Sipped wine at a bar in the square in order to steal an hour of WiFi. Wandered up the ocean cliff side to better view the harbour, the water clear and still, a deep aquamarine and dotted with Ferries traveling between Portofino and the Cinque Terras, the five cliffside dwelling towns, once only accessed by mule trails or boat.

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20130623-111702.jpgMade fresh pomodoro pasta and Caprese salad and savored this with a chilled rose from my little terrace looking down on the village while listening to the children in the school nearby sing, laugh and chant, their joy for life touching.

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20130623-111345.jpg20130623-111331.jpgIdentified that if I sit in a particular spot, the lemon tree shading me won’t drop its huge heavy fruit on my head. Grape vines intermingle with the tree but it’s tiny buds won’t produce until September. Almost within reach just below there’s an apricot tree, just one bough heavy with fruit barely noticeable to begin with, now blushing pink and ripe for plucking. Hmmm…I’ll find a way!

Noticed that the rich green foliage of the seemingly random fruit trees scattered across the slope between my villa and the start of village below provide a sharp and colourful contrast to the soft silver of the olive trees. So typical of this region, postcard scenes of which photos can never do justice yet I continue to have gold fish moments trying.

Smiled out loud when the church bell which chimes on the half hour, actually played a tune at 5.30 on Saturday eve and again this morning.

I’ve also become used to my firefly companion who moved in and intreagues with his incessant night time exploration of my little studio. Just wish I could turn his inbuilt light off. Next week the monuments, the other villages, a Lingurian cooking class and…stay tuned!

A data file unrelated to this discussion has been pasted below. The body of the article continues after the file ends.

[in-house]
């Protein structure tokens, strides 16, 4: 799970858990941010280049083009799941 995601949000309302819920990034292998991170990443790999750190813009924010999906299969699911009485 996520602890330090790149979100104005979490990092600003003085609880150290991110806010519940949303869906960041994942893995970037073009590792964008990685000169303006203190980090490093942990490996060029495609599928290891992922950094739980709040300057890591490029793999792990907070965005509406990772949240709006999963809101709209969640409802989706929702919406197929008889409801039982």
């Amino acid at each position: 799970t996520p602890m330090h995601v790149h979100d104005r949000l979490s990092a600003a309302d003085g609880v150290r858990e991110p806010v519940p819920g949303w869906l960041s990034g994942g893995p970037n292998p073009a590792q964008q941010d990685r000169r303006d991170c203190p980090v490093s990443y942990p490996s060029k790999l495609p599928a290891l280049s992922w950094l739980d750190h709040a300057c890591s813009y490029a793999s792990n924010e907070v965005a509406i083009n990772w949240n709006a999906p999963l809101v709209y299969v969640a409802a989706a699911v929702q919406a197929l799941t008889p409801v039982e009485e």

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    6 Comments on Seven days – Postcards from Cinque Terre

    1. Leigh Alba
      Leigh Alba
      June 23, 2013 at 8:35 pm (4 years ago)

      Your adventures are making me green with envy!!

      Reply
      • Jane
        Jane
        June 23, 2013 at 9:16 pm (4 years ago)

        Thanks Leigh…am hoping if folk can’t actually get away for a holiday at this time, that they can have one vicariously through the blog 🙂

        Reply
    2. Gary E. Zachman
      July 9, 2013 at 8:54 am (4 years ago)

      Hi Jane,

      I’m the big guy who met you in the local General Store right after you arrived for your six week stay. I’m sure you are having a wonderful time—- glad I wrote down the right blog etc. Have fun. Thanks for the nice pictures.

      Gary

      Reply
      • Jane
        Jane
        July 13, 2013 at 8:31 am (4 years ago)

        Thanks Gary and great to hear from you. Glad your enjoying the blog! Are you still traveling yourself?

        Reply
    3. Therese O'Hara
      July 13, 2013 at 12:02 pm (4 years ago)

      Wonderful photos and writing, Jane. A terrific time is being had by the sound and look of it. Fantastico! Therese

      Reply
      • Jane
        Jane
        July 13, 2013 at 11:13 pm (4 years ago)

        How lovely to hear from you Therese, how are you? I’m glad your enjoying the blog! X

        Reply